In our current campaign we are being asked to track encumbrance, as I think would be sensible in this situation most of the non-battle essential items will either be in or attached to the backpack.

Even with only the starting kit I will undoubtedly cross into at least first stage encumbered territory (minus speed) making it fairly critical to be able to drop the weight.

What I'm unsure of however is whether dropping a backpack can be done as part of a character's free interaction with objects or whether it would require an action to do so?

  • 1
    \$\begingroup\$ Is your DM the kind of guy to say "well, you dropped your backpack, so the bandit grabs it and runs off, laughing"? \$\endgroup\$
    – goodguy5
    Feb 28, 2018 at 13:44
  • 1
    \$\begingroup\$ FYI, once the backpack is dropped, the contents become viable for area effect damage. Worn items are not. Keeping it on your player is a much safer option - why do you feel a need to drop it before engaging? \$\endgroup\$
    – NotArch
    Feb 28, 2018 at 18:14
  • \$\begingroup\$ @goodguy5 that would entirely depend on his mood and aims for the encounter. \$\endgroup\$
    – Shaun
    Mar 1, 2018 at 14:54
  • \$\begingroup\$ @NautArch interesting point about vulnerability to AoE, as stated I expect to be at least into the "encumbered" loading with just my starting equipment and STR 11, this means a 10 foot speed reduction, quite a strong incentive to drop the equipment I would say, especially as I'm supposed to be engaging and tying up enemies to keep them away from my more vulnerable team mates. \$\endgroup\$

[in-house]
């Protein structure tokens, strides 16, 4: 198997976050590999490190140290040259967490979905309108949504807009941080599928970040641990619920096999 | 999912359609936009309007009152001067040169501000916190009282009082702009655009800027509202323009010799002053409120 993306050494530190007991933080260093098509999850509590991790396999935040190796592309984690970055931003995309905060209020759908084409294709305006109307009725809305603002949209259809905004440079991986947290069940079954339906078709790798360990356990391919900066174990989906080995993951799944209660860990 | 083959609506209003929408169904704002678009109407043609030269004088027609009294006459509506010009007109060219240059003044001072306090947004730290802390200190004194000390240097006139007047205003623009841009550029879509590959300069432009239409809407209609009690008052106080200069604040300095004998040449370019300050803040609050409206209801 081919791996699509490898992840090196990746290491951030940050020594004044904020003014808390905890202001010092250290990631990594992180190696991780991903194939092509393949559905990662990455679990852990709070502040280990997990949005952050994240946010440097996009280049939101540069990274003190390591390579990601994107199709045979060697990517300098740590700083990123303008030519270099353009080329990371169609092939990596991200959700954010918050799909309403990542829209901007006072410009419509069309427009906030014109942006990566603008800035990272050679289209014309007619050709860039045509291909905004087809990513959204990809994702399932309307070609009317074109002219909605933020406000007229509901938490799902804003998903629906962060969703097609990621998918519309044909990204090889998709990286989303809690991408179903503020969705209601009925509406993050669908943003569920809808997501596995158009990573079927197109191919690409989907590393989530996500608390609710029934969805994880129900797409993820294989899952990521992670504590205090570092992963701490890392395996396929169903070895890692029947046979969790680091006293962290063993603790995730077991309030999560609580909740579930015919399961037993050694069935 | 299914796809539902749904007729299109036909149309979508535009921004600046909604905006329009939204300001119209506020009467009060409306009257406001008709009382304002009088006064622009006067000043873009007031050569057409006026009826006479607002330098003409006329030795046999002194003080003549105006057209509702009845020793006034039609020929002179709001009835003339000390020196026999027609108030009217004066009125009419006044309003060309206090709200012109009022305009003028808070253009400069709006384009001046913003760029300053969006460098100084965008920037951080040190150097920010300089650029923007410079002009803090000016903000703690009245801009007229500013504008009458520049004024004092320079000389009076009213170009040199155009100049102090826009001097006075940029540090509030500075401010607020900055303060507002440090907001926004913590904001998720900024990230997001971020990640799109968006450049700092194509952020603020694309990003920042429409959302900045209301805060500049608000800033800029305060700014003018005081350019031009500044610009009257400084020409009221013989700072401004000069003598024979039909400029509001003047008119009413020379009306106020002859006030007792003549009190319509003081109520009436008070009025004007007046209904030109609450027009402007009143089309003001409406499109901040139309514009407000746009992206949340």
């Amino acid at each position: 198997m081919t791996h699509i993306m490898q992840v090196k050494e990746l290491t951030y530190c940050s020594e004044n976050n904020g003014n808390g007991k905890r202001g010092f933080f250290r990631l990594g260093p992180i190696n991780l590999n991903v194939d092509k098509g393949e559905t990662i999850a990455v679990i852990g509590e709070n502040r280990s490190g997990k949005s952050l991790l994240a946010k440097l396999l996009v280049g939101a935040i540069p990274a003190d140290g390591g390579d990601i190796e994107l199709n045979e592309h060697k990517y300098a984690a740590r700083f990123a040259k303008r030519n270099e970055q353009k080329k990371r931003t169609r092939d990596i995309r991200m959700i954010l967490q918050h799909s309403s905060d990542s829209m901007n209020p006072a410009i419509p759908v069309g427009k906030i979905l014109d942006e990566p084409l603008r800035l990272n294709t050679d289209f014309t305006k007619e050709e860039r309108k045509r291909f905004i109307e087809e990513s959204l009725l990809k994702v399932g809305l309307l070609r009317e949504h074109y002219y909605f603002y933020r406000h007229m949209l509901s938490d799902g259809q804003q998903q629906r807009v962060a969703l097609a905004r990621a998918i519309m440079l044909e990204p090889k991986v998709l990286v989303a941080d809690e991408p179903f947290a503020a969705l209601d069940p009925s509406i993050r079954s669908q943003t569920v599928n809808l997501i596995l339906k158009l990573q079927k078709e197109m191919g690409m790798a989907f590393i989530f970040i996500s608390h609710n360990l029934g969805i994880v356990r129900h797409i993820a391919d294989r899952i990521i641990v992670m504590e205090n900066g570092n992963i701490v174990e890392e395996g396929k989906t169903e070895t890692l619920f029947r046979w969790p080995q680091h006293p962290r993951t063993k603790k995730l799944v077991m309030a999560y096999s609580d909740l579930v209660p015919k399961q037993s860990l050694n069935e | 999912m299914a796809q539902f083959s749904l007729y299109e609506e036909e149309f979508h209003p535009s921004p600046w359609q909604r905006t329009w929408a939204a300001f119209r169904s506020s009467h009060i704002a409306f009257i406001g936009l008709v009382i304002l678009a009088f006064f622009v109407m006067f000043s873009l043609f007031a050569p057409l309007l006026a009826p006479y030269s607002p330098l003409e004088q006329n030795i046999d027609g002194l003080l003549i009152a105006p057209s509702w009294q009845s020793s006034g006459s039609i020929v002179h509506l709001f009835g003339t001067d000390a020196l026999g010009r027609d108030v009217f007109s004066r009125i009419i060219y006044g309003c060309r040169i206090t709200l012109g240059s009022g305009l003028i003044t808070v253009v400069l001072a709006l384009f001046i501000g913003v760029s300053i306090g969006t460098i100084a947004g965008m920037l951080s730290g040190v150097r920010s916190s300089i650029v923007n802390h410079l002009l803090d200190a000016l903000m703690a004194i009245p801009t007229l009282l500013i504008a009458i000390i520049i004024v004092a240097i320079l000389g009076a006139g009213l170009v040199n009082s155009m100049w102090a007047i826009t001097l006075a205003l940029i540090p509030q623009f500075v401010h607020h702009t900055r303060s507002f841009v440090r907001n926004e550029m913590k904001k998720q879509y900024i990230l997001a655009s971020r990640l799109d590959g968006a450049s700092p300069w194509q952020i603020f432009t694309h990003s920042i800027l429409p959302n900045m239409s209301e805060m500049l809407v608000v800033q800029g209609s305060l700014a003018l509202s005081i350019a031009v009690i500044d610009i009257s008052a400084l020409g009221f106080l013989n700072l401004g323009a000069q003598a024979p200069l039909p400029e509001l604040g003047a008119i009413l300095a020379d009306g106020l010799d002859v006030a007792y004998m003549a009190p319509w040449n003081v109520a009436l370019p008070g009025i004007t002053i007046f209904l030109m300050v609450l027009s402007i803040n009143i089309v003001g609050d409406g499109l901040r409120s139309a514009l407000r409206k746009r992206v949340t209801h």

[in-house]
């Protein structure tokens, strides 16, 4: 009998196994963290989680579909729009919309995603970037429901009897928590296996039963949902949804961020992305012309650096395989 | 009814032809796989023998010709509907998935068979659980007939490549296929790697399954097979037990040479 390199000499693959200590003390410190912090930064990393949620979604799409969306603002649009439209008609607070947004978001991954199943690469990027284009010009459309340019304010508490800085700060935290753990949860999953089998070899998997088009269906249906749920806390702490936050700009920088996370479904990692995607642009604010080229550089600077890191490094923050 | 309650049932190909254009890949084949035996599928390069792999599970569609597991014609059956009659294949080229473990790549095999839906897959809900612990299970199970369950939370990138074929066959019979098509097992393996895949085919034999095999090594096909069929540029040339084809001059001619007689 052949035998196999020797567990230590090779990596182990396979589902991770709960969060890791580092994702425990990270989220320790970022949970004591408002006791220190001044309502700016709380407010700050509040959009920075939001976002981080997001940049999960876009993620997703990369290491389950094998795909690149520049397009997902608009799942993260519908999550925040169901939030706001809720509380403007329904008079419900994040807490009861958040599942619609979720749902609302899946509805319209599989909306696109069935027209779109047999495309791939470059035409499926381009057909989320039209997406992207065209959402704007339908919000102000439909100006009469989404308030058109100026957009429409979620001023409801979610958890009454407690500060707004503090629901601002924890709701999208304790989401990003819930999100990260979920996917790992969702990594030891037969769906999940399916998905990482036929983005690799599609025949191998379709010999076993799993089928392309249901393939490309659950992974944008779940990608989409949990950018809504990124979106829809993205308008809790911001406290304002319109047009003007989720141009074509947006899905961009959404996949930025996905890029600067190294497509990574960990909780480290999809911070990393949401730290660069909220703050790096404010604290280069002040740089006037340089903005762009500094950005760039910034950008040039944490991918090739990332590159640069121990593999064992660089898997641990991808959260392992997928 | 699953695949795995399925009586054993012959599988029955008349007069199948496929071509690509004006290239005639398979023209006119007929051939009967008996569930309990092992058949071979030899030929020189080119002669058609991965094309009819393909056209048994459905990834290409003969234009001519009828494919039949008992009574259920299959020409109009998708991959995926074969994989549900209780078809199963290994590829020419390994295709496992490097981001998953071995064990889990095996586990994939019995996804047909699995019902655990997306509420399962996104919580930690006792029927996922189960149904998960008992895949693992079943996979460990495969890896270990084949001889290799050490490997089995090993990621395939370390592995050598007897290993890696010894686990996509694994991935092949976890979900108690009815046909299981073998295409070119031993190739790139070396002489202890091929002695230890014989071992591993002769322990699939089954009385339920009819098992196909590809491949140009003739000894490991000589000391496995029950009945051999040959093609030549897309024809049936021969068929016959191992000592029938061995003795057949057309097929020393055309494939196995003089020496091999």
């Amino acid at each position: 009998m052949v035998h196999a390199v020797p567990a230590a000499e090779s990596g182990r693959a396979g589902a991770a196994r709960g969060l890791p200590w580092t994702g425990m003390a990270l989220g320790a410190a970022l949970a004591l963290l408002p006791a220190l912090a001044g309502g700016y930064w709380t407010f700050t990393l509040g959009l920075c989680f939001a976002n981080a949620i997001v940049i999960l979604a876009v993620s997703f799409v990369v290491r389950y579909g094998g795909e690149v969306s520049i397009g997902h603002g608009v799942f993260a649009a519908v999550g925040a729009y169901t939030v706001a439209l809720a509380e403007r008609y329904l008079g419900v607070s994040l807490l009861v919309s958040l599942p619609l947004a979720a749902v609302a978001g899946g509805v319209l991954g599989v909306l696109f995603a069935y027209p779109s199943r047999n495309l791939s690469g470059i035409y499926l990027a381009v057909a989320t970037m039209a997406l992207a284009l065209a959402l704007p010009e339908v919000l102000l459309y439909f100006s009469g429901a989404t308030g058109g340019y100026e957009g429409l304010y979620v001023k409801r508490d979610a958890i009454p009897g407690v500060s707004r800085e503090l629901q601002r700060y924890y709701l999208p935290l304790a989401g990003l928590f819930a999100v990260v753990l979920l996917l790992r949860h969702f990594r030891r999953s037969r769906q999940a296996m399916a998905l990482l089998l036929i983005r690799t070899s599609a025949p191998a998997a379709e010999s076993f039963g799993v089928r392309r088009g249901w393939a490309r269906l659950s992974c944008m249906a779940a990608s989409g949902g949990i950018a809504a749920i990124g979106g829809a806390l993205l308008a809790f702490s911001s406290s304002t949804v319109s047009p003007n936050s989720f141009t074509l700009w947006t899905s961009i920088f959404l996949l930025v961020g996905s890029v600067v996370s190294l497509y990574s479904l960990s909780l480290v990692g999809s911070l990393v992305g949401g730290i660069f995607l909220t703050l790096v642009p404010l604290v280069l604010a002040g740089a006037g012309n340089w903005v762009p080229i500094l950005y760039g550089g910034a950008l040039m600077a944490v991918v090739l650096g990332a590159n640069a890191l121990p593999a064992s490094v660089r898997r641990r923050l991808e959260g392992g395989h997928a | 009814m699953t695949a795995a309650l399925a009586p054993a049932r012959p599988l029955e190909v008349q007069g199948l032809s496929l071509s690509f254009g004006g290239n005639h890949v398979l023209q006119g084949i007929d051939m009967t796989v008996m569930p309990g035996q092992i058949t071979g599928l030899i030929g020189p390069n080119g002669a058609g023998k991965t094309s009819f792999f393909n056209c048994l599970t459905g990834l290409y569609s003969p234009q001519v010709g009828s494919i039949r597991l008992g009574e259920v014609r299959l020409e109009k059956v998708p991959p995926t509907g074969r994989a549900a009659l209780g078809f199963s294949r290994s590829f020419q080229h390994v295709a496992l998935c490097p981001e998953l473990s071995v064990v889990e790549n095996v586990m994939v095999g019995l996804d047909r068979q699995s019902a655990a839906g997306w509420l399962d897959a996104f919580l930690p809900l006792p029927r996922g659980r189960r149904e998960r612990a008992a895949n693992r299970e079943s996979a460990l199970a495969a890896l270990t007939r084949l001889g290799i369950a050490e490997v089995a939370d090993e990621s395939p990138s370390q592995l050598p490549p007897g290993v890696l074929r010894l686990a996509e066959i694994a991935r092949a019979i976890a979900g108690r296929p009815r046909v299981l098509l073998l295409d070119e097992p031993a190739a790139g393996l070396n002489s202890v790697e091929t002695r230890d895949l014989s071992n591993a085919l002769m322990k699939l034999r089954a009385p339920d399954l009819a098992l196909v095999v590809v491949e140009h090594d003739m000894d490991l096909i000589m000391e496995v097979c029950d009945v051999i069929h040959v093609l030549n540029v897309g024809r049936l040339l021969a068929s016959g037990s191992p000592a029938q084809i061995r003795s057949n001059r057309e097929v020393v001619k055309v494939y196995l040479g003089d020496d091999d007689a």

– Shaun
    Mar 1, 2018 at 14:54
  • 1
    \$\begingroup\$ Related: "Is dropping a weapon “free”?" \$\endgroup\$ Apr 8, 2020 at 14:25

3 Answers 3


Based on my reading of the rules (listed below), I would say taking off your backpack and any other pre-fight object interation prep could be done with a single action.

However, since you may draw a sword as part of an attack, you may be able to ask your DM if you can use some kind of quick-release for your pack (like a shoe string knot), allowing a free action, if you will, as part of another action in combat. This may require an Action to reset the quick release before donning the backpack again.

From PHB, pg.192:

Actions in Combat

When you take your action on your turn, you can take one of the actions presented here,

From PHB, pg.193:

Use an Object

You normally interact with an object while doing something else, such as when you draw a sword as part of an attack. When an object requires your action for its use, you take the Use an Object action. This action is also useful when you want to interact with more than one object on your turn.

  • \$\begingroup\$ Yes, it's that last part I was worried about, if you're walking around with your sword drawn because you want to be prepared, then dropping the pack over the shoulders is not going to work without a quick release that you can operate, in my case with either a sword or a shield in the hand, if the sword is in the scabbard you need to use the object interaction to draw the sword. I think I will just have to ask the DM, but wanted to make sure I wasn't missing a specific ruling, thanks. \$\endgroup\$